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Article
January 8, 1898

SECONDARY GLAUCOMA.

Author Affiliations

Professor of Diseases of the Eye, Philadelphia Polyclinic and College for Graduates in Medicine; Attending Surgeon Wills' Eye Hospital. PHILADELPHIA, PA.

JAMA. 1898;XXX(2):83-86. doi:10.1001/jama.1898.72440540031002l

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Abstract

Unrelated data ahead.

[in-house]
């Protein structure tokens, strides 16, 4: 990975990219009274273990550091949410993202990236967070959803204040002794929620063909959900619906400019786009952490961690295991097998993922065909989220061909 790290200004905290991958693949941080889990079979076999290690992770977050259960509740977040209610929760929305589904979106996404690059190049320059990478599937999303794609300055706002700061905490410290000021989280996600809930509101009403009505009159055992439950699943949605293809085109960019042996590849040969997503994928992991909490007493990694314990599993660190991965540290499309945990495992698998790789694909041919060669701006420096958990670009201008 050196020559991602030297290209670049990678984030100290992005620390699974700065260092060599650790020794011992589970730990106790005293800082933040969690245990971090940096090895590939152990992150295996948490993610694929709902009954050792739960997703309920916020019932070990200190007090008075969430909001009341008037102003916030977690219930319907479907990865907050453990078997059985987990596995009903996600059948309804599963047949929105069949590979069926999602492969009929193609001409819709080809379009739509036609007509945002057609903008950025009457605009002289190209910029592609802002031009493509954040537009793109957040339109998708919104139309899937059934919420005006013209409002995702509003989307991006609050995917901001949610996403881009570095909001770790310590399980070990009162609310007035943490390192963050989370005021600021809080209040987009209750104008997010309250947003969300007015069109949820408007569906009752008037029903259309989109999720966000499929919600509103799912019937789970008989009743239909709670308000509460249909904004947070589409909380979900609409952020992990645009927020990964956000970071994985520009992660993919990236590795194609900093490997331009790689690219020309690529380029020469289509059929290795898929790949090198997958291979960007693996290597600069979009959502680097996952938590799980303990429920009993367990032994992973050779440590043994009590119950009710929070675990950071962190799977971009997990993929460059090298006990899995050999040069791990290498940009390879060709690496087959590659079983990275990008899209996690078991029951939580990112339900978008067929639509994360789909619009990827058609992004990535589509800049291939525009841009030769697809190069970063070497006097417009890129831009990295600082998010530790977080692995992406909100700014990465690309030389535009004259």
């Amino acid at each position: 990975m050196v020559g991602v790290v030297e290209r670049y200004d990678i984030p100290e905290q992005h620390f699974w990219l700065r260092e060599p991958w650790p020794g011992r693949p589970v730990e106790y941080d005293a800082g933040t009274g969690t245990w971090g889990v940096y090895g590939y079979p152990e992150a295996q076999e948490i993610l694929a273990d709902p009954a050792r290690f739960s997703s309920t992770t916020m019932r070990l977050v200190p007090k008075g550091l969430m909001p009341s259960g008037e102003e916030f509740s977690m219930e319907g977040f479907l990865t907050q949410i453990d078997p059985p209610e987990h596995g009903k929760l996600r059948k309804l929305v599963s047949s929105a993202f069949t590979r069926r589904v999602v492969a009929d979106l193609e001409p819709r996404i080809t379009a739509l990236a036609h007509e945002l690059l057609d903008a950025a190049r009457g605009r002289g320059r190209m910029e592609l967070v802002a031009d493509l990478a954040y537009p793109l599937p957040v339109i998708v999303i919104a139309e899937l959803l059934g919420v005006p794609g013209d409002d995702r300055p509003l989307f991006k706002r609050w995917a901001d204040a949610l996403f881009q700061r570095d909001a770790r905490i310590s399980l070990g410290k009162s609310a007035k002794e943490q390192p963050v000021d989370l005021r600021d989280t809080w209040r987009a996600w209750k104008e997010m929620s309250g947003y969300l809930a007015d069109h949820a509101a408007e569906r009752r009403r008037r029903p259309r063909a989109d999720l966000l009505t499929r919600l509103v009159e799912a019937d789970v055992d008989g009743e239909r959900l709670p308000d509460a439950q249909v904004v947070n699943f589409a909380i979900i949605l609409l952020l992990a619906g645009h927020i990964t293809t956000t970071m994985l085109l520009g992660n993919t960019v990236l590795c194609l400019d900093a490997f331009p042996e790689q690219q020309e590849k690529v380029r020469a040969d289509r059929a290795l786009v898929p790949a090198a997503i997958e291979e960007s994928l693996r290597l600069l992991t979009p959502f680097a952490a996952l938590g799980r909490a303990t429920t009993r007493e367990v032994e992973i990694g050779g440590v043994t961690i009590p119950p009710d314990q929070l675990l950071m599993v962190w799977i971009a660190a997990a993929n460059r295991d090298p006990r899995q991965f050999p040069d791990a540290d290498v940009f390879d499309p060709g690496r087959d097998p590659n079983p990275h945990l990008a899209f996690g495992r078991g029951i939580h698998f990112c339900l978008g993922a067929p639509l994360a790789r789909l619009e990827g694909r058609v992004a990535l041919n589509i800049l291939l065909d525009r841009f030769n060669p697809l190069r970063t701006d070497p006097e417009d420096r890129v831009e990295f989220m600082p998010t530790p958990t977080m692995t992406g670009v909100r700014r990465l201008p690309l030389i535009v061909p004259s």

It is probable that under the title of this paper might be quite correctly classified all classes of inflammatory glaucoma whether acute or chronic. There would then remain a comparatively small, illy defined group of cases of a non-inflammatory type to be designated as simple or primary. Increasing clinical experience has surely taught that the increased tension of the eyeball, the insensitive and steamy cornea, the impairment of peripheral and central vision is a group of symptoms frequently occurring as a resultant of widely diverse pathologic processes. For example, we find this important and interesting symptom-group as a sequel to hemorrhagic retinitis, or to chronic but steadily advancing disease of the uvea in gouty subjects. We meet it again in cases of dislocated lens, or following large rents in the lens capsule caused either by discission operations or by accidental traumatisms, which cause a rapid swelling of its substance and

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